In the distance, the clouds grew dark, but that didn’t stop people from fishing, paddleboarding, or sunbathing at the water’s edge. A couple of federal wildlife officers stopped to shoot the breeze with Reid and wound up calling in a fishing boat due to an approaching storm.
Further up the road, we stopped at 10,910-foot Molas Pass, overlooking breathtaking swaths of valleys punctuated with lakes and streams and surrounded by numerous peaks. There is a sign at Molas Pass with a description from W.H. Holmes in an 1876 US geological and geographical survey. He said, “If you should, in your imagination, put together in one small group, perhaps 12 miles square, all the heights and depths, the rugged precipices and polished faces of rock, and all the sharp pinnacles and deeply-indented crests, and twenty times the inaccessible summit that both of us have ever seen, you would not have a picture equal to this.”
Of the San Juan’s numerous peaks, 13 reach above 14,000 feet. The road traverses four mountain passes and two national forests (the Uncompahgre and San Juan). The Skyway can be joined at numerous points, but we started by taking US Route 550 from Durango through Silverton, Ouray, and Ridgway, Colorado Highway 62 to Placerville, then Colorado Highway 145 to Telluride and Cortez. The loop finishes on US Route 160 from Cortez through Mancos and back to Durango.
Back at Molas Pass, gray clouds released their water, causing mists to form on the nearby peaks. Just below, a pond of lilies sparkled under the remnants of sunlight. In each direction you take in this wilderness, there is a sight to behold. The Colorado Trail cuts through here just a quarter mile to the north, connecting Durango to Denver in 576 miles of switchbacks, water crossings, wetlands, mud puddles, rocks and scree, whoopdies, and downed trees. Adventure bikes, dirt bikes, full-size 4WDs, and ATVs are allowed on various sections of this trail, amounting to about 100 miles of motorized use. Mountain bikers (allowed on 75 percent of the trail), hikers, trail runners, and horses traverse this backcountry gem as well.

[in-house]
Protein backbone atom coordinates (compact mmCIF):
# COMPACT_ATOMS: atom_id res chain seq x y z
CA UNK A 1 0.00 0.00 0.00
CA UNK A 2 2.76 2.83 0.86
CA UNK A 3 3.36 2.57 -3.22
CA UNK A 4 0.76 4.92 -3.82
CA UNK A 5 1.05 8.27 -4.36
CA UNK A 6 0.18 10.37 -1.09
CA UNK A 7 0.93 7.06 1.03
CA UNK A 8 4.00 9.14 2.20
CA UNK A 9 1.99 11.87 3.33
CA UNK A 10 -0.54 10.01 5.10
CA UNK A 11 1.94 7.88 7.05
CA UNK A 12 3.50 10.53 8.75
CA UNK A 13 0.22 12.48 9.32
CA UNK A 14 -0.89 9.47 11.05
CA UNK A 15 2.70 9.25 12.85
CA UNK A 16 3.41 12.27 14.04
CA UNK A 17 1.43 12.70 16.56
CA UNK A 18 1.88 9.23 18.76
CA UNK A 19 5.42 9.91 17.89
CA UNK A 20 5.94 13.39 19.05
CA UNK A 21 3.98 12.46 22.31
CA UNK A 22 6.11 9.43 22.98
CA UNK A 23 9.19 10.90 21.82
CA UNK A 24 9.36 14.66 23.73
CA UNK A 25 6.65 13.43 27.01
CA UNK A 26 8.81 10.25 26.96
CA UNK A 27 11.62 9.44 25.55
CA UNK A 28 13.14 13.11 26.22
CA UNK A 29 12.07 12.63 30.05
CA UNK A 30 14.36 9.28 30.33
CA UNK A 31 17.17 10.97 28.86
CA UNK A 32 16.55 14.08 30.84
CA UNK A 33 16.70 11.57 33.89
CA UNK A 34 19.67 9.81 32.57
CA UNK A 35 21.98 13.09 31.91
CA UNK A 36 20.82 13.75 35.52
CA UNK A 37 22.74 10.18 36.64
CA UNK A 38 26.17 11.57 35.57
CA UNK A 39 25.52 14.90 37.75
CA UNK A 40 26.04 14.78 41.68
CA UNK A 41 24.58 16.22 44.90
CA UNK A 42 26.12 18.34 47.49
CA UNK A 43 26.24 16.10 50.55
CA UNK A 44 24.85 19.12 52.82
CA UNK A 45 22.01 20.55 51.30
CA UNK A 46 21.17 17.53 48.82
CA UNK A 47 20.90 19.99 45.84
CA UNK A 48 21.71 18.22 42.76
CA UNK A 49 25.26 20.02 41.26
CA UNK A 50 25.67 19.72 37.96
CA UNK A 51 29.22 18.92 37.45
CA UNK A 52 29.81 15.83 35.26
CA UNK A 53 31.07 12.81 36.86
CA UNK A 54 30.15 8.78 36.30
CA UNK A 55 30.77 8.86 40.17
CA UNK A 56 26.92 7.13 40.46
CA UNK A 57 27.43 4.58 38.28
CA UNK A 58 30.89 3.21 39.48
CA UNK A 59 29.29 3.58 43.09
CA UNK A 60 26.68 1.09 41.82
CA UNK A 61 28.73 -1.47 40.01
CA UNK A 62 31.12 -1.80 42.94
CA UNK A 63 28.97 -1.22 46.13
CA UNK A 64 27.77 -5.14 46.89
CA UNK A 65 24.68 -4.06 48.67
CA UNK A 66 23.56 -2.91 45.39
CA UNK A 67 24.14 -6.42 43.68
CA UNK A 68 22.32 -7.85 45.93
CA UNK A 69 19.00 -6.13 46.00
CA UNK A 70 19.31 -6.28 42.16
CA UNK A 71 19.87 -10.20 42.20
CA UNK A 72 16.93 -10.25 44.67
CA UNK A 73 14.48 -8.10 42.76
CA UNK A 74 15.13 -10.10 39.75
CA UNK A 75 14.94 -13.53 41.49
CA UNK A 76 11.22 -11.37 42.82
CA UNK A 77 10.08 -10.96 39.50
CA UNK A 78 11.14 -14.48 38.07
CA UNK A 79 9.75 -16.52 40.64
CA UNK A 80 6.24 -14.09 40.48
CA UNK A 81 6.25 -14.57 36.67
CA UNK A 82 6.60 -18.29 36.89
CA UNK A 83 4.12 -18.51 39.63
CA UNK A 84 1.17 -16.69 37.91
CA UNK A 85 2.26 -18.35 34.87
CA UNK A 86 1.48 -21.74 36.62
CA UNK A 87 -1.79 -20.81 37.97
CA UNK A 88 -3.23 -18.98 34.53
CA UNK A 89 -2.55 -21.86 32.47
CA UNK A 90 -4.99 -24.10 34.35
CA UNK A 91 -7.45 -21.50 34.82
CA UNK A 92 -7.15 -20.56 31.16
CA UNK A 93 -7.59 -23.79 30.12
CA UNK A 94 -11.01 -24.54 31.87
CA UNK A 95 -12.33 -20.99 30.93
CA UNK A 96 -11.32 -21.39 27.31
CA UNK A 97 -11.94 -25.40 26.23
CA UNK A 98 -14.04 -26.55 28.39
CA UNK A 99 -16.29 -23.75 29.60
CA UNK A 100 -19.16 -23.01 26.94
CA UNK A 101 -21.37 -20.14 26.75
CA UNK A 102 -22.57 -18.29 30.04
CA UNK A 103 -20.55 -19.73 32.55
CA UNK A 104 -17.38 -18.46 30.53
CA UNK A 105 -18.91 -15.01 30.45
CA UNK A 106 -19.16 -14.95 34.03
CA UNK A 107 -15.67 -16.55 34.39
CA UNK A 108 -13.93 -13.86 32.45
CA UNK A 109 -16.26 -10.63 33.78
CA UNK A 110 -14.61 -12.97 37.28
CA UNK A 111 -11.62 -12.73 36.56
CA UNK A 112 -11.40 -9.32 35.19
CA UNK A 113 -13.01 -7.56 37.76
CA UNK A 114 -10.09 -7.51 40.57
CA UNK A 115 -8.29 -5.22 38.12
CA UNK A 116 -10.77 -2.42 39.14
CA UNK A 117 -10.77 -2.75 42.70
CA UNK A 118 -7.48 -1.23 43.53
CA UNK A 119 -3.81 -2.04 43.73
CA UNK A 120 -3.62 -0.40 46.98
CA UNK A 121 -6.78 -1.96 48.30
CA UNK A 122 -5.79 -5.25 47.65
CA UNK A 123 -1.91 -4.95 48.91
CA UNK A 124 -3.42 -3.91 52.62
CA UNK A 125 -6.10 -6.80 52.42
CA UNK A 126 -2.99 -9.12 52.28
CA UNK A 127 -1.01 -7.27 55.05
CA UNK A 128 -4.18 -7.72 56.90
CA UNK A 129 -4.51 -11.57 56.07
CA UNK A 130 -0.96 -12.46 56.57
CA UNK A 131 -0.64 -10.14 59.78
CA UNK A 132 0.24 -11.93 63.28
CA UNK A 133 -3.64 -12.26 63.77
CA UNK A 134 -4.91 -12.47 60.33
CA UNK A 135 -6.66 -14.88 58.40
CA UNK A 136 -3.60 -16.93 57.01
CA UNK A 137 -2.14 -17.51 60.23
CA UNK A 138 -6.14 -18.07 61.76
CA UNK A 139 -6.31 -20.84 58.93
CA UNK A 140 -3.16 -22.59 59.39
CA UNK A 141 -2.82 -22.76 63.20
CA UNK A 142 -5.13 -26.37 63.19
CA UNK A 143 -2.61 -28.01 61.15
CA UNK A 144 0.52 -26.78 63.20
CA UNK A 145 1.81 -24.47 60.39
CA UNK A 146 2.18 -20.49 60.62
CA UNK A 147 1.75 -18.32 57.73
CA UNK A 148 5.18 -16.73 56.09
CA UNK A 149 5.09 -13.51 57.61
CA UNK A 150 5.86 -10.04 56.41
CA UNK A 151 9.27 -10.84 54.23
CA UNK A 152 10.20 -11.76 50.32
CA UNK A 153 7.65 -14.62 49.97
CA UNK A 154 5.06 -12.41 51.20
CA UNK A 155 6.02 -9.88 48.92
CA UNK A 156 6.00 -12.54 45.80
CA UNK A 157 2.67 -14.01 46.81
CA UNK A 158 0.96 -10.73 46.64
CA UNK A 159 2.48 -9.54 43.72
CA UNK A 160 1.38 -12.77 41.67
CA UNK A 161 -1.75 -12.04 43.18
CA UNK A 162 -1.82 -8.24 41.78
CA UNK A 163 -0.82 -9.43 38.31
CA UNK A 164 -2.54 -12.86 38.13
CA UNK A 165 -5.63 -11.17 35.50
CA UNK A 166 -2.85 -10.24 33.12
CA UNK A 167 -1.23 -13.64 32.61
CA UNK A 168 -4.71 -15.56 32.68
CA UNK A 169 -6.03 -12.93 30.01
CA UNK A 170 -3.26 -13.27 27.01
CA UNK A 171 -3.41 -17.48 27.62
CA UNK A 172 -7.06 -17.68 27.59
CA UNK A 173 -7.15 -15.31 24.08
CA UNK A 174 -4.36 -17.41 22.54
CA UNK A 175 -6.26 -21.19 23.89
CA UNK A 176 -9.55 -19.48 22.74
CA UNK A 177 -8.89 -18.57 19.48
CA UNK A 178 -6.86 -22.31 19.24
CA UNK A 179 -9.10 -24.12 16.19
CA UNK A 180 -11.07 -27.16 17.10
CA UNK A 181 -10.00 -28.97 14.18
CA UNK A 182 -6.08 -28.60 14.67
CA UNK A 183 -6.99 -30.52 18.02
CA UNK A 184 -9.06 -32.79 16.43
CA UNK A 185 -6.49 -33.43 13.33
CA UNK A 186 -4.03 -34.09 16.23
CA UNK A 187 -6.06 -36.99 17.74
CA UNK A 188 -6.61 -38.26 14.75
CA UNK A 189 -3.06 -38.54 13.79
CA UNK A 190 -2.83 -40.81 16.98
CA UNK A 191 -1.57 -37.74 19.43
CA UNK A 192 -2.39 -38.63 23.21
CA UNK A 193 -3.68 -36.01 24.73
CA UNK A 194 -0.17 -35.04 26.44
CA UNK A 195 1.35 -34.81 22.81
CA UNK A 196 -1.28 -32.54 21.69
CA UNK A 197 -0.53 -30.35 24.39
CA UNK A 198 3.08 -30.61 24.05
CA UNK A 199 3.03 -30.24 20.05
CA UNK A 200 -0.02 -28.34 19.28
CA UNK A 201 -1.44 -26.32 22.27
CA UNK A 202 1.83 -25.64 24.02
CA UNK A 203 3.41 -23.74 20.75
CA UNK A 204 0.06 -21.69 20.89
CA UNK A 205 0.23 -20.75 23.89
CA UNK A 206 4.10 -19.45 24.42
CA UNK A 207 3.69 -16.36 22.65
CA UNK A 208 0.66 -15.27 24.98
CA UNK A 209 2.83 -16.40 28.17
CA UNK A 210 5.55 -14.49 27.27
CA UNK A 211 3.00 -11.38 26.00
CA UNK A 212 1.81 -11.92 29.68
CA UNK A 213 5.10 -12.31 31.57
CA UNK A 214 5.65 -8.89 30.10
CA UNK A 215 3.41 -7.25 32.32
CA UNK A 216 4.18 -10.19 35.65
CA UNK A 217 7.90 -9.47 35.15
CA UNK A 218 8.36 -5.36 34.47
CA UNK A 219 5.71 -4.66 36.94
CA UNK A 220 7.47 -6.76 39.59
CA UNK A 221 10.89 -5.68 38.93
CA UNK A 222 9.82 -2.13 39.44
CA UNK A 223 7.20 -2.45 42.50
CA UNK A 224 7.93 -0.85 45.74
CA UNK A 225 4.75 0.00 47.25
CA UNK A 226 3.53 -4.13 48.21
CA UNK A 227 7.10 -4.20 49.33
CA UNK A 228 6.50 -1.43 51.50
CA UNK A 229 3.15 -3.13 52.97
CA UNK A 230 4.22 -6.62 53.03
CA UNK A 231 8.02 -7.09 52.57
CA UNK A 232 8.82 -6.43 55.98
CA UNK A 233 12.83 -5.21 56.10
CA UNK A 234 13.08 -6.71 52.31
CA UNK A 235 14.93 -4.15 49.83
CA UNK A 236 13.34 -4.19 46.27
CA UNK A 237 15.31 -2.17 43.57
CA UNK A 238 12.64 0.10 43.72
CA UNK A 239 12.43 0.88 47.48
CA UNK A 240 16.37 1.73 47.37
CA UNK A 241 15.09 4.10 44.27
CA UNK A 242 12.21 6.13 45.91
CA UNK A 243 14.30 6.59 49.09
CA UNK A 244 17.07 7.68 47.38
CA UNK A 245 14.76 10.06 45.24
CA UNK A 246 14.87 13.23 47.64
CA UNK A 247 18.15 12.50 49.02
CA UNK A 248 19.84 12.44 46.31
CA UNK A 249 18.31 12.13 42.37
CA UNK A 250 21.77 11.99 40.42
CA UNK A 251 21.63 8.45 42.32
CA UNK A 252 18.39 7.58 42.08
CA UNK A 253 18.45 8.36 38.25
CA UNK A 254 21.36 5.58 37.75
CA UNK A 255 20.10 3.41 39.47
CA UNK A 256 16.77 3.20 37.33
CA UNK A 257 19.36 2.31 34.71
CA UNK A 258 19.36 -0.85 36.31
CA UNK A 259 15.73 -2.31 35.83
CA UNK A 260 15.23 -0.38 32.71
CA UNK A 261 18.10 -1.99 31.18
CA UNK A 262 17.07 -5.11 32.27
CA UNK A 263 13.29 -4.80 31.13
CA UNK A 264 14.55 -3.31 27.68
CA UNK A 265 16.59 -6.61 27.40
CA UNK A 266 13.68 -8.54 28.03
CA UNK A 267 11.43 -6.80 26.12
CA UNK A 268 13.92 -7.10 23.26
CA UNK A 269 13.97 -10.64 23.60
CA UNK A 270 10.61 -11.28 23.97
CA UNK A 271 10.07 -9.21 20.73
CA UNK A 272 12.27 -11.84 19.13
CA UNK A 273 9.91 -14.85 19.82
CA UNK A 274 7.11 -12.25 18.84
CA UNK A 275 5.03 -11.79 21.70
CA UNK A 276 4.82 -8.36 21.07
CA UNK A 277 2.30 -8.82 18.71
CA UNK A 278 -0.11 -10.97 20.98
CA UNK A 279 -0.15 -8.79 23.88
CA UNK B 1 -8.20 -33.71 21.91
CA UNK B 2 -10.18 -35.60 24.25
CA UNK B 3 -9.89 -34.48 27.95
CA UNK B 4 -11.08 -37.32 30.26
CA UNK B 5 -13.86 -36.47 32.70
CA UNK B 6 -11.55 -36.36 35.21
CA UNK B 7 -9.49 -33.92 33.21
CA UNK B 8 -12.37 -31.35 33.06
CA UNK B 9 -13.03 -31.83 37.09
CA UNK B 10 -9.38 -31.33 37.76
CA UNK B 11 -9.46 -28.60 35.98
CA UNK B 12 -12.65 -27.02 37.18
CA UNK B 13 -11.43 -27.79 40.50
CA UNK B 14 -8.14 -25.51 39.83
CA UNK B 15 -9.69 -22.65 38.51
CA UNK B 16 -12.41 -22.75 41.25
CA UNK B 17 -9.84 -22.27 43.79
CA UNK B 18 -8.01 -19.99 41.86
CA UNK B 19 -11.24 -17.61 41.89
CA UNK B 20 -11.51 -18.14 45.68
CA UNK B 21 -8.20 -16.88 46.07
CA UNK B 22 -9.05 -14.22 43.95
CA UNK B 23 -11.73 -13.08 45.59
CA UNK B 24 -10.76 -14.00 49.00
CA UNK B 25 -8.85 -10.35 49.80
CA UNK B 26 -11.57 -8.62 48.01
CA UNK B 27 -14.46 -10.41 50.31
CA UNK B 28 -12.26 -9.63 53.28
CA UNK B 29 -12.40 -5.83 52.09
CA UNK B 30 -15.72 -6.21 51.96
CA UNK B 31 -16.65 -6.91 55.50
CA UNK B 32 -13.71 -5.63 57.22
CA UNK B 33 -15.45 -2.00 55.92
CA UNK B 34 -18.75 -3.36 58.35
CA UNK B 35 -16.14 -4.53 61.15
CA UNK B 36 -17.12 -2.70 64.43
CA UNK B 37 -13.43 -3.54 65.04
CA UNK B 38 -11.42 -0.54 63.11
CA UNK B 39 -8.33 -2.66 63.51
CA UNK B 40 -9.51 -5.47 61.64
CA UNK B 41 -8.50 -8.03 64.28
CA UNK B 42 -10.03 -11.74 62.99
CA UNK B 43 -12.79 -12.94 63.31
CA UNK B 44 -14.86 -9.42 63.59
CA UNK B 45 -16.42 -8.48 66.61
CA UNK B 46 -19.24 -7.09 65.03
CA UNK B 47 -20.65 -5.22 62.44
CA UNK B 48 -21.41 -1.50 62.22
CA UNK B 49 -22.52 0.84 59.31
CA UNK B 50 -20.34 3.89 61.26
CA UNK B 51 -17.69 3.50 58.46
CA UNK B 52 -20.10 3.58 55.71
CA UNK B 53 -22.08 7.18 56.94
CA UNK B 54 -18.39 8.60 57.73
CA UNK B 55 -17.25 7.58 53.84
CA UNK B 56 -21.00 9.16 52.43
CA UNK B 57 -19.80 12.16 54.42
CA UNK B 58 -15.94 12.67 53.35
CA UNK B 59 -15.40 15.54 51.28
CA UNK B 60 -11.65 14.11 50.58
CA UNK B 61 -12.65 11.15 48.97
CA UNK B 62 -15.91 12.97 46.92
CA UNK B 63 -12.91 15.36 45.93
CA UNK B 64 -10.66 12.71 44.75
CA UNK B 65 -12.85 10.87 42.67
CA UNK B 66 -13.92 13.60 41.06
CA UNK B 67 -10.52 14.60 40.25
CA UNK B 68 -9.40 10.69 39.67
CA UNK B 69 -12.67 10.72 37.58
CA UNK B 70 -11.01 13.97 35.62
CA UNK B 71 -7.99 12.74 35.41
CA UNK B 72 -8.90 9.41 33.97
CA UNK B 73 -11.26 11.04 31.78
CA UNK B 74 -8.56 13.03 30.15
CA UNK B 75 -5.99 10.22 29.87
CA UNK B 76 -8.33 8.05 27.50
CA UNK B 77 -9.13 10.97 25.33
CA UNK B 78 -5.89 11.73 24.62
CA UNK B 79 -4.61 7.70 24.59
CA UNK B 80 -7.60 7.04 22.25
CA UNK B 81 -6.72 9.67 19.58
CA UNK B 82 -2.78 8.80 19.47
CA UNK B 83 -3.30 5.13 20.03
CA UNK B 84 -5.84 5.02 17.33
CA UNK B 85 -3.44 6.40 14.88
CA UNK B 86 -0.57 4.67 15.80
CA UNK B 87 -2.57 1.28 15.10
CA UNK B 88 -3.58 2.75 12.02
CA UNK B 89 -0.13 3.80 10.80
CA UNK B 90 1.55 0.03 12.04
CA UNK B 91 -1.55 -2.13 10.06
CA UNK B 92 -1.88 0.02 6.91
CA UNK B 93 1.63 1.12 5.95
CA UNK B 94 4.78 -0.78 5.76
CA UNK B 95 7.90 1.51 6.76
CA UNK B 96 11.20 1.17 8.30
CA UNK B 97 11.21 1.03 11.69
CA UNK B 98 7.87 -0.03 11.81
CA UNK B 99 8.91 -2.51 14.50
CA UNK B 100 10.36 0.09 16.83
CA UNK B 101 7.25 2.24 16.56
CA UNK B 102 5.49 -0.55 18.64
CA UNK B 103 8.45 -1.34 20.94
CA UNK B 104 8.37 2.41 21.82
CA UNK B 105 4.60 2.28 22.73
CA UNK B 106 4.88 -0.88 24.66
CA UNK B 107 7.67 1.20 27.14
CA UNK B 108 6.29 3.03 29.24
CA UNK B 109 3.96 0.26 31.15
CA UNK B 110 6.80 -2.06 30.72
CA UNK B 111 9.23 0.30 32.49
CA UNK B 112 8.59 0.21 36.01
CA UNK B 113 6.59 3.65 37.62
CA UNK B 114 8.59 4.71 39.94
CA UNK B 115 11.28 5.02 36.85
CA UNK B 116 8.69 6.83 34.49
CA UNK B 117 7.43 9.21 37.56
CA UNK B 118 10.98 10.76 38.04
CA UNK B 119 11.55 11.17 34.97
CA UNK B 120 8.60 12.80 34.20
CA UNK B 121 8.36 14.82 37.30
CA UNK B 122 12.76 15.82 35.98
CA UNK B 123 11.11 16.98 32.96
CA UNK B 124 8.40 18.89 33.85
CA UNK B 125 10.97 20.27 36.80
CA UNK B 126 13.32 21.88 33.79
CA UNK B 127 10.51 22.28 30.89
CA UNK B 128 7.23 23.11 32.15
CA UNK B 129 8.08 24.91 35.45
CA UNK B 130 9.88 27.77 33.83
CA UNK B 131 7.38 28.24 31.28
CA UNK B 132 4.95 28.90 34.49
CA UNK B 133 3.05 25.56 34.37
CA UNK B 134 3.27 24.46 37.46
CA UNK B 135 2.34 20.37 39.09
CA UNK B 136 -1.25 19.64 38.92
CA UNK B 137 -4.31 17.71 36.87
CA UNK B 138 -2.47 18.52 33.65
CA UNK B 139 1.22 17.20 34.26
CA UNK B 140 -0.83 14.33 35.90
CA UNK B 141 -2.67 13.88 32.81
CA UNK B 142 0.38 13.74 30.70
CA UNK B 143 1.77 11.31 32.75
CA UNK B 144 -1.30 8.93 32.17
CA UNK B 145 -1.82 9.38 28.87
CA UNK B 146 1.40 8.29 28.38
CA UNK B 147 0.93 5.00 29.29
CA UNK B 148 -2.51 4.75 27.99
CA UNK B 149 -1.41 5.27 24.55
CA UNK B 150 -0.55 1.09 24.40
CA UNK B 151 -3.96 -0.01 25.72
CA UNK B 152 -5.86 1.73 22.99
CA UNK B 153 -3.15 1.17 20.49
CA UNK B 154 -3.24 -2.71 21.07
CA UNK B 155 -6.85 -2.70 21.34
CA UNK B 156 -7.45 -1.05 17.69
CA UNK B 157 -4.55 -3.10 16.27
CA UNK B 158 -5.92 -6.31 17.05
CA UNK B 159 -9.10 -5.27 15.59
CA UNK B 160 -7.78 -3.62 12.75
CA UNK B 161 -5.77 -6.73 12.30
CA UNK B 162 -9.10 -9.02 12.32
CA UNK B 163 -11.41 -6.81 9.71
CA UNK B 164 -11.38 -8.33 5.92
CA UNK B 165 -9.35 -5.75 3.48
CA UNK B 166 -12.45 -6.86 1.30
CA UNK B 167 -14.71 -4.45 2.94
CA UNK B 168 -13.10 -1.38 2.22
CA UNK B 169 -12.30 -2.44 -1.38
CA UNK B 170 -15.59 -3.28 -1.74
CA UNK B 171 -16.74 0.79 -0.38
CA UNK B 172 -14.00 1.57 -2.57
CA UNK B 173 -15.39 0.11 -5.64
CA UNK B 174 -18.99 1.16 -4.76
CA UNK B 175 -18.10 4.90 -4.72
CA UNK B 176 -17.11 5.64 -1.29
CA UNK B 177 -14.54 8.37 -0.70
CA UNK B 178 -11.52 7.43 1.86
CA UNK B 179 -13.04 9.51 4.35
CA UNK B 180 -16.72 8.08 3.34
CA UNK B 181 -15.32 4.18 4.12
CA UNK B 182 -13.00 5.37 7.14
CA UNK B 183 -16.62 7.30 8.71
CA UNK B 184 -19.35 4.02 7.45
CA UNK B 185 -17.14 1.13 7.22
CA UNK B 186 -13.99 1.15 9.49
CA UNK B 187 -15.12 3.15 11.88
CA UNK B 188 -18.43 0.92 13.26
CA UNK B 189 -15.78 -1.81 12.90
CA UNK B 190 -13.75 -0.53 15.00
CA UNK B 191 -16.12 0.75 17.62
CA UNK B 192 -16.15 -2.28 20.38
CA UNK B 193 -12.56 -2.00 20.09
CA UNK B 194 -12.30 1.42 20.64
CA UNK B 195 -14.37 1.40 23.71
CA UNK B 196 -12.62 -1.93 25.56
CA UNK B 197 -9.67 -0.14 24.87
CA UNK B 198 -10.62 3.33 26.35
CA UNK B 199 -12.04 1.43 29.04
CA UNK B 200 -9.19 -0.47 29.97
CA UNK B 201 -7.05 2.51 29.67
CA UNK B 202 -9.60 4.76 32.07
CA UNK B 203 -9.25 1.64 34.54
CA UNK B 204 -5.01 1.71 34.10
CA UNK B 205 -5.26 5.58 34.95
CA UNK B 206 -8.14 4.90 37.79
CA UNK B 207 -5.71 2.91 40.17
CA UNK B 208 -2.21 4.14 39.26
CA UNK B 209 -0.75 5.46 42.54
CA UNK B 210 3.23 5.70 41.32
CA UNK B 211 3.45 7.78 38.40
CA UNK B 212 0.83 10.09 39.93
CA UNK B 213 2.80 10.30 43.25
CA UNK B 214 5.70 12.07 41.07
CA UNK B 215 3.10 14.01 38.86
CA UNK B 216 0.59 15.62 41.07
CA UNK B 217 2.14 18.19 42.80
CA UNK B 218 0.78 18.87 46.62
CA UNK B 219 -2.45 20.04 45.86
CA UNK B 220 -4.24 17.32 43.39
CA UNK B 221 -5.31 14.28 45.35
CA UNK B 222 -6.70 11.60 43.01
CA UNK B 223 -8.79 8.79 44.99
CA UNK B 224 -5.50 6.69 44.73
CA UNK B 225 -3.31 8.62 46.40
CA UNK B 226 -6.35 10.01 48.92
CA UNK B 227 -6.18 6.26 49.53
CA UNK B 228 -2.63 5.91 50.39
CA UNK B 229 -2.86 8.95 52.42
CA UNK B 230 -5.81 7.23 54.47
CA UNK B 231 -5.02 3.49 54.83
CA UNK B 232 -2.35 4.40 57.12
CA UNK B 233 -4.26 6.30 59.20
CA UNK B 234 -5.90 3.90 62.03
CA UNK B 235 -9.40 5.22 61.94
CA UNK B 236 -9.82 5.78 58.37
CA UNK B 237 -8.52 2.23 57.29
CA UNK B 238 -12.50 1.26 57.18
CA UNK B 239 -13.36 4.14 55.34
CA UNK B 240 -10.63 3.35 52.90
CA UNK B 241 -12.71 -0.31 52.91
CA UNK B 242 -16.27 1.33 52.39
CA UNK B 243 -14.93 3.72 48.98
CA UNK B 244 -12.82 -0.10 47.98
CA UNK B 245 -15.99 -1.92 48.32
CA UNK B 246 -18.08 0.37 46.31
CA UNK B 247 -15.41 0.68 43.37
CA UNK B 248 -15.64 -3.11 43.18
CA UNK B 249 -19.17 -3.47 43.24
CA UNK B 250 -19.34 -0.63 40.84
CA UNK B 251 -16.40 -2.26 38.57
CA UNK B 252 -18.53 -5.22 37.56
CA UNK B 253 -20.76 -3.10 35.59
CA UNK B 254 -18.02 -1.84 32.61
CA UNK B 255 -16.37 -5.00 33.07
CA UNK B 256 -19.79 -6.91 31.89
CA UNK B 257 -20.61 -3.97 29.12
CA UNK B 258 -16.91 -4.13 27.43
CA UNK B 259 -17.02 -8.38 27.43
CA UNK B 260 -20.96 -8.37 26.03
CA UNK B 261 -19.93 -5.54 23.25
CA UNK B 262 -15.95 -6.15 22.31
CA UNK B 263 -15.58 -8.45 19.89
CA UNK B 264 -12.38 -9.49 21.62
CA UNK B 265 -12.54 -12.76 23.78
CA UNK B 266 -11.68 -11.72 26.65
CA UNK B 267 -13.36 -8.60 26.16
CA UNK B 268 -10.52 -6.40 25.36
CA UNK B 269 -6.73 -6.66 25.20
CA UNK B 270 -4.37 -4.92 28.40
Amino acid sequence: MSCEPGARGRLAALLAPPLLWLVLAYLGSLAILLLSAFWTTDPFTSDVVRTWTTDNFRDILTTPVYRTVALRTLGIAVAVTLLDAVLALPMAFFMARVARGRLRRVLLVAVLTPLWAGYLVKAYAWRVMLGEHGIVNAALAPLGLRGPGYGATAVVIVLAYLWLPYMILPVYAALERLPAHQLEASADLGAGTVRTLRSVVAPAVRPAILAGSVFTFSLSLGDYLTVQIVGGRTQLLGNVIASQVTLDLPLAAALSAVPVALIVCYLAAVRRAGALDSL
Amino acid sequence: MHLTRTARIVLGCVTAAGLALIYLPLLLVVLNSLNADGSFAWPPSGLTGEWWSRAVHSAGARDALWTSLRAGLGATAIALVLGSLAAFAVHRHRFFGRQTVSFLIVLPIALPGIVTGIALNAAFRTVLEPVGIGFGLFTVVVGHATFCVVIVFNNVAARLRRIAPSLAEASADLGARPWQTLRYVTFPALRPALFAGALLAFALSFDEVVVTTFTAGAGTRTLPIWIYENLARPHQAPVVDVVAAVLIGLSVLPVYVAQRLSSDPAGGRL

I stopped to talk with a gentleman from Arizona who was also taking in the views. In a sort of karmic, serendipitous moment, we regarded one another along our journeys. He had come to spread his spouse’s ashes, and I had done so six years before, almost to the date. Complete strangers, we hugged and shared tears on Molas Pass, shrouded in the arriving mist and drizzle. Then we returned to our respective trucks to carry on life as usual.
Reid, Walter, and I journeyed that afternoon until we reached Ridgway State Park, about 14 miles north of Ouray, taking the Dutch Charlie entrance to Elk Ridge Campground. The road winds its way up until it reaches a series of campsites overlooking the 1,030-acre Ridgway Reservoir. This isn’t just any ordinary campground. From just about any vantage point, stunning views abound, especially at sunset. I spent two evenings eyeing the reservoir’s blue water and its contrast to the pink sky that appeared over Courthouse Mountain to our east. We would be taking the 1885 cattle trail to dispersed camping along that pink ridge in a matter of days, so for the night, we enjoyed hot showers, water spigots, electricity, and other amenities while we could.